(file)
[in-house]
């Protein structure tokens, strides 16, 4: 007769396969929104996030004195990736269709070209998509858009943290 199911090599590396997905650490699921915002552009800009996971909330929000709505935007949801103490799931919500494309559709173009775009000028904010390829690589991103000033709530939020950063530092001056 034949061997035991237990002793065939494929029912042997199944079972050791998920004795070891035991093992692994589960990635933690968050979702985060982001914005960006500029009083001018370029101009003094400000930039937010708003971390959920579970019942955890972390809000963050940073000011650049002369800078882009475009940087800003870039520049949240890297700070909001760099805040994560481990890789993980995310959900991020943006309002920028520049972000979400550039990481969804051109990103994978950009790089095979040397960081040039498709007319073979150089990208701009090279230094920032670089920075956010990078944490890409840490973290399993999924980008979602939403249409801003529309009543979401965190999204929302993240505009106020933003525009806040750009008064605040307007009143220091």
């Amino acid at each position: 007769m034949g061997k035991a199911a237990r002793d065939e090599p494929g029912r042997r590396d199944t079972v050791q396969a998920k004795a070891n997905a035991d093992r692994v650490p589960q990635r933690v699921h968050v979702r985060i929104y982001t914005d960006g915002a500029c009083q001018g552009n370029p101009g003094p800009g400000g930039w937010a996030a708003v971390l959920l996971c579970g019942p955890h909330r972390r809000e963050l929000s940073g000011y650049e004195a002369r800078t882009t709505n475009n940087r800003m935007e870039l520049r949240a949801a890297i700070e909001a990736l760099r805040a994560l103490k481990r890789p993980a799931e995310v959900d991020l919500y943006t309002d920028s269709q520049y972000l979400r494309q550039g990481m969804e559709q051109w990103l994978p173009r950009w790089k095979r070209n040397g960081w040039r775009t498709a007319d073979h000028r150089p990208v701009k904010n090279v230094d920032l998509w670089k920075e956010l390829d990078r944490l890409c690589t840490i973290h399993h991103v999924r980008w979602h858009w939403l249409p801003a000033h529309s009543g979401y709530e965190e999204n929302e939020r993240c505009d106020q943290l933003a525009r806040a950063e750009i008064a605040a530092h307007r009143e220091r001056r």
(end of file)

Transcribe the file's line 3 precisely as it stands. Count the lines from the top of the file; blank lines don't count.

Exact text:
């Amino acid at each position: 007769m034949g061997k035991a199911a237990r002793d065939e090599p494929g029912r042997r590396d199944t079972v050791q396969a998920k004795a070891n997905a035991d093992r692994v650490p589960q990635r933690v699921h968050v979702r985060i929104y982001t914005d960006g915002a500029c009083q001018g552009n370029p101009g003094p800009g400000g930039w937010a996030a708003v971390l959920l996971c579970g019942p955890h909330r972390r809000e963050l929000s940073g000011y650049e004195a002369r800078t882009t709505n475009n940087r800003m935007e870039l520049r949240a949801a890297i700070e909001a990736l760099r805040a994560l103490k481990r890789p993980a799931e995310v959900d991020l919500y943006t309002d920028s269709q520049y972000l979400r494309q550039g990481m969804e559709q051109w990103l994978p173009r950009w790089k095979r070209n040397g960081w040039r775009t498709a007319d073979h000028r150089p990208v701009k904010n090279v230094d920032l998509w670089k920075e956010l390829d990078r944490l890409c690589t840490i973290h399993h991103v999924r980008w979602h858009w939403l249409p801003a000033h529309s009543g979401y709530e965190e999204n929302e939020r993240c505009d106020q943290l933003a525009r806040a950063e750009i008064a605040a530092h307007r009143e220091r001056r």